Part of the Illinois Sustainable Technology Center’s Technical Assistance Program (TAP), the Institutional Water Treatment program, or IWT, provides unbiased, professional water treatment advice to facilities equipped with institutional water systems such as cooling towers, chillers, boilers, etc. IWT services support public health and safety while also facilitating cost savings associated with chemicals, energy, water, and maintenance in industrial and potable water systems. Services range from presenting on-site training and seminars to providing chemical specifications and making recommendations concerning a comprehensive water treatment program for the control of corrosion, mineral scale formation, and biological growth.
Recently, IWT has added to its list of valuable services by offering testing for Legionella pneumophila, the bacterium that causes Legionnaires’ disease–a potentially fatal type of pneumonia (lung infection). L. pneumophila also causes Pontiac fever, a less serious, flu-like illness. This bacterium can grow in building water systems, such as showerheads, sink faucets, cooling towers, ice machines, spa pools, evaporative condensers, hot water systems, and complex plumbing systems. People become infected by inhaling tiny water droplets containing bacteria, or by aspirating contaminated drinking water (accidentally inhaling water into the lungs or windpipe when drinking).
Legionnaires’ disease and L. pneumophila derive their names from a 1976 outbreak of pneumonia that occurred among attendees of an American Legion convention at the Bellevue-Stratford Hotel in Philadelphia, PA. There were a total of 182 reported cases, with 29 deaths, among the 2000 attendees. The cause of the outbreak was eventually determined to be a previously unknown bacterium, L. pneumophila, which had bred within the cooling tower of the hotel’s air conditioning system and subsequently spread throughout the building, infecting the Legionnaires. Once this bacterium had been isolated, the Centers for Disease Control (CDC) were able to retroactively attribute earlier outbreaks of disease to it, including earlier cases of Legionnaires’ and an outbreak of a flu-like illness at a health department in Pontiac, MI which became known as Pontiac fever.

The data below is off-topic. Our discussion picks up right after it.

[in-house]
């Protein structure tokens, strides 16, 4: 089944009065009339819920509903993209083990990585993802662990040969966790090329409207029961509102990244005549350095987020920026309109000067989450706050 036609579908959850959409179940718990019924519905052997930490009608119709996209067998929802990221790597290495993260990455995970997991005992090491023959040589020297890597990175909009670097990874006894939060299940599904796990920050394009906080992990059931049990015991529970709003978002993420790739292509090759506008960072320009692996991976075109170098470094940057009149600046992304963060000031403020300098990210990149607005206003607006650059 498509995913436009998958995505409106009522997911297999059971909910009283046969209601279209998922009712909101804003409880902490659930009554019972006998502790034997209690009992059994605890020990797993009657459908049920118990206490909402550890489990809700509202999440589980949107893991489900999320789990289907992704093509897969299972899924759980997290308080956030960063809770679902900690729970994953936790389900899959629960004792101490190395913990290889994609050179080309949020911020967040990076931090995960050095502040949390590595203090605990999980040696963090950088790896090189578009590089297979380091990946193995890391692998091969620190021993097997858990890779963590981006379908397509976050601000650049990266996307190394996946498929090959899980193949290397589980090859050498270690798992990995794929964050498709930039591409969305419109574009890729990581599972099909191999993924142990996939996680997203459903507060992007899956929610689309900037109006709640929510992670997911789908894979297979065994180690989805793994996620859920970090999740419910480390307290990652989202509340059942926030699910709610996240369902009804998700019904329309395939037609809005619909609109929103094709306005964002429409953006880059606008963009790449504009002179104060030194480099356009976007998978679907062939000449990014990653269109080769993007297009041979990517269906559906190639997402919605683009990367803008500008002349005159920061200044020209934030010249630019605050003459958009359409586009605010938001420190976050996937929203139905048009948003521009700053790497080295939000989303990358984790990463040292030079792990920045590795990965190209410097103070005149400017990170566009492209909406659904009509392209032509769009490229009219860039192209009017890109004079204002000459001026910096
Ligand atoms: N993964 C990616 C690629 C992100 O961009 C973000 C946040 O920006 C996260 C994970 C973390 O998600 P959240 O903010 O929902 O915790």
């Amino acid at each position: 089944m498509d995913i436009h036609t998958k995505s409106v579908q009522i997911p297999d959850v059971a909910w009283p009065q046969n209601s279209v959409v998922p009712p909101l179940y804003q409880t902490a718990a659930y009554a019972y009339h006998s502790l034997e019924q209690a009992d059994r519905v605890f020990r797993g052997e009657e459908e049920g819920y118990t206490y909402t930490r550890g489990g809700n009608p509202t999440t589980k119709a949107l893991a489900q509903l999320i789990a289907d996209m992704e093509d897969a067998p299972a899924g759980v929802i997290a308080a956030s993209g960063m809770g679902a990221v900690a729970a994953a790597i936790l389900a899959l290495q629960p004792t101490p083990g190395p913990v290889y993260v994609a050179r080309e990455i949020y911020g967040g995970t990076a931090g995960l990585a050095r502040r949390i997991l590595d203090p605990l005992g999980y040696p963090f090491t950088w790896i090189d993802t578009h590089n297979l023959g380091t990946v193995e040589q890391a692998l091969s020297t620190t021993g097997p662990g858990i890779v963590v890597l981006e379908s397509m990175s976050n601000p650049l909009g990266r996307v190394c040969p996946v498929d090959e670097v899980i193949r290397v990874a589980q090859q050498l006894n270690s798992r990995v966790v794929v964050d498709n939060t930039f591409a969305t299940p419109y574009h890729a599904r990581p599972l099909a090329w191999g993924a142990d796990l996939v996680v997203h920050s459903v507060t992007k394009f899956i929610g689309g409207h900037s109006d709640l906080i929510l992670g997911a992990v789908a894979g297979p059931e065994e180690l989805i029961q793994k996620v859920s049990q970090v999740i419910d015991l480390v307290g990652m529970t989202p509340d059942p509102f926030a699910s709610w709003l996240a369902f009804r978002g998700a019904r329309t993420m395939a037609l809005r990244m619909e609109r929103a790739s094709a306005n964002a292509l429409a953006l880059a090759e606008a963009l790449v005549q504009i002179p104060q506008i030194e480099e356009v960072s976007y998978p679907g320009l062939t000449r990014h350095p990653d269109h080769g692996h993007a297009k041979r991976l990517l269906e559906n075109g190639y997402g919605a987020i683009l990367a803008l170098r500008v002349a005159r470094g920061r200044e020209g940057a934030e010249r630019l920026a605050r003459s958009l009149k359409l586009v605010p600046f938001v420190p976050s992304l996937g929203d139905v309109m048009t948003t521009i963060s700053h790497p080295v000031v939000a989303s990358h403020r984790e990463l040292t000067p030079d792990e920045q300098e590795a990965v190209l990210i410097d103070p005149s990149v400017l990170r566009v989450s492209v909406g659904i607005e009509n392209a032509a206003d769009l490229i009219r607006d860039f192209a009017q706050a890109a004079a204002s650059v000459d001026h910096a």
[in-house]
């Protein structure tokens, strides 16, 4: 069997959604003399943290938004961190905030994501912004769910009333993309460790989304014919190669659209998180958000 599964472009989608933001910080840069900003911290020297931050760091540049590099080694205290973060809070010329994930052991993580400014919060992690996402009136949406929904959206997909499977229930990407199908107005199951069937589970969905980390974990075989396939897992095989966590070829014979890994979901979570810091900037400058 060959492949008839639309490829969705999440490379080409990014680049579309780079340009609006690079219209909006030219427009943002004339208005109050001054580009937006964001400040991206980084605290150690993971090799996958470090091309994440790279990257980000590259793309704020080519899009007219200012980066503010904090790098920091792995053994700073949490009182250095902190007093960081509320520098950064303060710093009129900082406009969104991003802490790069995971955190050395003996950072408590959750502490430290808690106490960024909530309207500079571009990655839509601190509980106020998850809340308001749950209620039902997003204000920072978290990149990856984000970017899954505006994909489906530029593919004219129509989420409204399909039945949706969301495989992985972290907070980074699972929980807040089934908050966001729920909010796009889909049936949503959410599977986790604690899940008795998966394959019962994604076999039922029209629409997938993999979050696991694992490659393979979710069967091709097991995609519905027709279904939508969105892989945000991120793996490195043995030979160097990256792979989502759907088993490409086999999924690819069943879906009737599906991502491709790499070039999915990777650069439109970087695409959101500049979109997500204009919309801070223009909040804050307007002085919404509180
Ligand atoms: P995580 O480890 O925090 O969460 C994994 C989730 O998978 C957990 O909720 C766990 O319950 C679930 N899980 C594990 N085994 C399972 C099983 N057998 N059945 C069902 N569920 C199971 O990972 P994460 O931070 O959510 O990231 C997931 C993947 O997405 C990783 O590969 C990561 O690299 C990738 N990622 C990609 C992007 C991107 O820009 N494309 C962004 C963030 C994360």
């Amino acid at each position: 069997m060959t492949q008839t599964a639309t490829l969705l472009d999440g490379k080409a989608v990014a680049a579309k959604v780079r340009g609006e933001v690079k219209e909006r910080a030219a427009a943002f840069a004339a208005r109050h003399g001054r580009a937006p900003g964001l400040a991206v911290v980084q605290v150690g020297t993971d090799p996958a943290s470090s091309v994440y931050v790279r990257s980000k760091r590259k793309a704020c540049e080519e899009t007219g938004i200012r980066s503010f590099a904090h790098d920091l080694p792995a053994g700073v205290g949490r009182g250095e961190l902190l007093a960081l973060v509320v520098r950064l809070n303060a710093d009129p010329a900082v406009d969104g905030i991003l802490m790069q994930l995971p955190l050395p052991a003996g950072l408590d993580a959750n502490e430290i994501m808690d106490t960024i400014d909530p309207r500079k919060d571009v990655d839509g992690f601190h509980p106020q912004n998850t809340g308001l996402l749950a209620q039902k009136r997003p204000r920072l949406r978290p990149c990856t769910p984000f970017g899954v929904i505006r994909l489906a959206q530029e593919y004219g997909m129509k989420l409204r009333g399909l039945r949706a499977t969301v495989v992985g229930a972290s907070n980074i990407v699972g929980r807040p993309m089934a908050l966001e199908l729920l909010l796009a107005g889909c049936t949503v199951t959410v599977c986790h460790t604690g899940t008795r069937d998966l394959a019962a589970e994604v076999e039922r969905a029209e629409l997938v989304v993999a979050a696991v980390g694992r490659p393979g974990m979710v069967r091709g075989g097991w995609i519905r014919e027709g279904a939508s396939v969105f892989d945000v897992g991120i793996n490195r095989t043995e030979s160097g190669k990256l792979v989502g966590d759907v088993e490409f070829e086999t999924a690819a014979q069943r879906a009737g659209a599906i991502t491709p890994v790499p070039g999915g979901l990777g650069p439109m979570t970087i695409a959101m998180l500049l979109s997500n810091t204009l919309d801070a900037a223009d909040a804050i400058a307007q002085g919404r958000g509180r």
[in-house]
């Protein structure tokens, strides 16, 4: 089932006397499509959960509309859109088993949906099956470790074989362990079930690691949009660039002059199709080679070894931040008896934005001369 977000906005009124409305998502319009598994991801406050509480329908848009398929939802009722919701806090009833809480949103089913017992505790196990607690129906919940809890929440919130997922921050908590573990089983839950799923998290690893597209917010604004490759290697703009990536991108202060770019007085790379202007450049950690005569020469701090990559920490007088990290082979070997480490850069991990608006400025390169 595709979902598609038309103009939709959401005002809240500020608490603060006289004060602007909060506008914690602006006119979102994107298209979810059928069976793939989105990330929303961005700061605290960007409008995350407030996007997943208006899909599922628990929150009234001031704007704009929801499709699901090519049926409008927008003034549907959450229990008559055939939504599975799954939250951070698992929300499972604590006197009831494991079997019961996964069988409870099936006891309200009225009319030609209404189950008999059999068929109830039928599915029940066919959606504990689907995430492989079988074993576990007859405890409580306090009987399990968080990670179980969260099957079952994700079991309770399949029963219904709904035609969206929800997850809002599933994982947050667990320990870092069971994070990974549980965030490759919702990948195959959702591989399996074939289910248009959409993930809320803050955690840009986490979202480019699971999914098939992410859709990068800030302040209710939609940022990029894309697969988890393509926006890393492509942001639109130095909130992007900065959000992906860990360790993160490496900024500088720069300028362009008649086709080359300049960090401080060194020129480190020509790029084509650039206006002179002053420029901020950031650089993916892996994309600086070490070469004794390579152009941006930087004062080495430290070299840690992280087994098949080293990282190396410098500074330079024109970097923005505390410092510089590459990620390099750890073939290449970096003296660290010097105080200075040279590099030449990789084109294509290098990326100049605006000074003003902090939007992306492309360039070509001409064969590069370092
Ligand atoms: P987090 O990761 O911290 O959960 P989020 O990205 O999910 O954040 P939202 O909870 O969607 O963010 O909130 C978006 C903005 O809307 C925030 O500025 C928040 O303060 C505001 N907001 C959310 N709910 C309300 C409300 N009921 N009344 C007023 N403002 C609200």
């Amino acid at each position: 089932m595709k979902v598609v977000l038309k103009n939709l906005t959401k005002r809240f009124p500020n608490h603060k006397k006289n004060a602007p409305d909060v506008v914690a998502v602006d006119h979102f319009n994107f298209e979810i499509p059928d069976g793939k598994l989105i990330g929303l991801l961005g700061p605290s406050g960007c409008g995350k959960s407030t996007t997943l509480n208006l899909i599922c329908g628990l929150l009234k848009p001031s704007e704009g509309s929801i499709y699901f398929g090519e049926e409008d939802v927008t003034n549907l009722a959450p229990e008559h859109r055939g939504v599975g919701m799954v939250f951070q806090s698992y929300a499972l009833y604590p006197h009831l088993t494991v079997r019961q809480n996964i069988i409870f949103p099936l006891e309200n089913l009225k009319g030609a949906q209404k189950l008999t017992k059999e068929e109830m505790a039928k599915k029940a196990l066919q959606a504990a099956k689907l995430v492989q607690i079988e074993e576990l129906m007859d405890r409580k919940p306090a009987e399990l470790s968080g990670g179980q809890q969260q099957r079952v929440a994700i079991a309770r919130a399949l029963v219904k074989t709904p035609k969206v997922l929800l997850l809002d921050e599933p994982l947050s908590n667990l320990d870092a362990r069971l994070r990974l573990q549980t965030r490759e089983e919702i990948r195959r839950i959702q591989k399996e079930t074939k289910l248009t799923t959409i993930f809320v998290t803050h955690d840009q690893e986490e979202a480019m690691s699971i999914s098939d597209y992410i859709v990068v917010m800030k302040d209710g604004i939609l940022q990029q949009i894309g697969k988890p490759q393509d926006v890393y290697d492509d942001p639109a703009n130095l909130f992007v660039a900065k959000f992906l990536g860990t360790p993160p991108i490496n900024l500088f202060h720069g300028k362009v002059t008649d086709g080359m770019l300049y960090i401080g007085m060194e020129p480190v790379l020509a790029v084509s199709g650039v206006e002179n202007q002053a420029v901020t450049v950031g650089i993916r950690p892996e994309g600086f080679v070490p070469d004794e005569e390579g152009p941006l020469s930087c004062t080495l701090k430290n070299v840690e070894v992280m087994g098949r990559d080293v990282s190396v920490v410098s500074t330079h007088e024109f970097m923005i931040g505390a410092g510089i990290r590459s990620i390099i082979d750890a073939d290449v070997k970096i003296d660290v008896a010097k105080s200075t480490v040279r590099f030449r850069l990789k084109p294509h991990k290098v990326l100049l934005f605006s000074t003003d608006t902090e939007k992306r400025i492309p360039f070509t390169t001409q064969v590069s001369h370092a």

According to the CDC, health departments reported nearly 10,000 cases of Legionnaires’ disease in the United States in 2018; however, Legionnaires’ disease is likely underdiagnosed, so this may underestimate the true incidence. Since no vaccines exist to prevent Legionnaires’ disease, the key to prevention is proper maintenance of building water systems to reduce the risk of growth and spread of bacteria. Regular maintenance testing of large distribution water systems provides validation that the water management program is effectively preventing the growth of L. pneumophila. Testing is also performed during outbreak investigations to identify the source of bacteria where reported cases of Legionnaires’ disease have been confirmed.
IWT offers on-site water sample collection and two laboratory test methods for L. pneumophila detection. The IWT laboratory is one of only six laboratories in Illinois that is CDC ELITE Certified for Legionella testing. The CDC Environmental Legionella Isolation Techniques Evaluation (ELITE) is a yearly program where laboratories demonstrate their proficiency in successfully identifying Legionella in water samples.
If you’re interested in exploring IWT’s testing service for your facility, you can download a flyer on the L. pneumophila testing service, visit the TAP web site, or contact Don Kueneke via email or phone at 217-333-3659.